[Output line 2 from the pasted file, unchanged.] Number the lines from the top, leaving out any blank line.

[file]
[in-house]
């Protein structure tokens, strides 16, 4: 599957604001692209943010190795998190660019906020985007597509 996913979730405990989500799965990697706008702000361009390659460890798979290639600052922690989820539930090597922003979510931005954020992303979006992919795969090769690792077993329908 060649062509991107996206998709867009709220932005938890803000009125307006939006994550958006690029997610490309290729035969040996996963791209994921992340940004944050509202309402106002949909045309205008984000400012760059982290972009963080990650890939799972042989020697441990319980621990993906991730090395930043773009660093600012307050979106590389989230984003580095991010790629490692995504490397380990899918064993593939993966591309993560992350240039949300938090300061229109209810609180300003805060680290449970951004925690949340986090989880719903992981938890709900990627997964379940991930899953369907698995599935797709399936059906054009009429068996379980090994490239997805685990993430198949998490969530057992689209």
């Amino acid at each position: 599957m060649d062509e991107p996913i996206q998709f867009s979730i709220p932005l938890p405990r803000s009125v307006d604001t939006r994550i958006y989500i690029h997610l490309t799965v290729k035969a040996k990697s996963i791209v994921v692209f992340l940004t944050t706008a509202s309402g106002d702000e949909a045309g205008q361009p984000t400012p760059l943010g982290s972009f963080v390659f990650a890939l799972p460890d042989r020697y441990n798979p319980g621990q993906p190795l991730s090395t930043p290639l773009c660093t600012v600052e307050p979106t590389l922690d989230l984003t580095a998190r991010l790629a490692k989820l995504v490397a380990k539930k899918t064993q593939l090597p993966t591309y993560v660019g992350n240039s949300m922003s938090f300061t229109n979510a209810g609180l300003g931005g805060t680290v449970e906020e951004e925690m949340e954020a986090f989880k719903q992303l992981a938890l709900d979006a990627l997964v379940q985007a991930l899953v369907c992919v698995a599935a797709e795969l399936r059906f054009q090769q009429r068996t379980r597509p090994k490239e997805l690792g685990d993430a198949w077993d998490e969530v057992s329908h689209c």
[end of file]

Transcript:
């Protein structure tokens, strides 16, 4: 599957604001692209943010190795998190660019906020985007597509 996913979730405990989500799965990697706008702000361009390659460890798979290639600052922690989820539930090597922003979510931005954020992303979006992919795969090769690792077993329908 060649062509991107996206998709867009709220932005938890803000009125307006939006994550958006690029997610490309290729035969040996996963791209994921992340940004944050509202309402106002949909045309205008984000400012760059982290972009963080990650890939799972042989020697441990319980621990993906991730090395930043773009660093600012307050979106590389989230984003580095991010790629490692995504490397380990899918064993593939993966591309993560992350240039949300938090300061229109209810609180300003805060680290449970951004925690949340986090989880719903992981938890709900990627997964379940991930899953369907698995599935797709399936059906054009009429068996379980090994490239997805685990993430198949998490969530057992689209």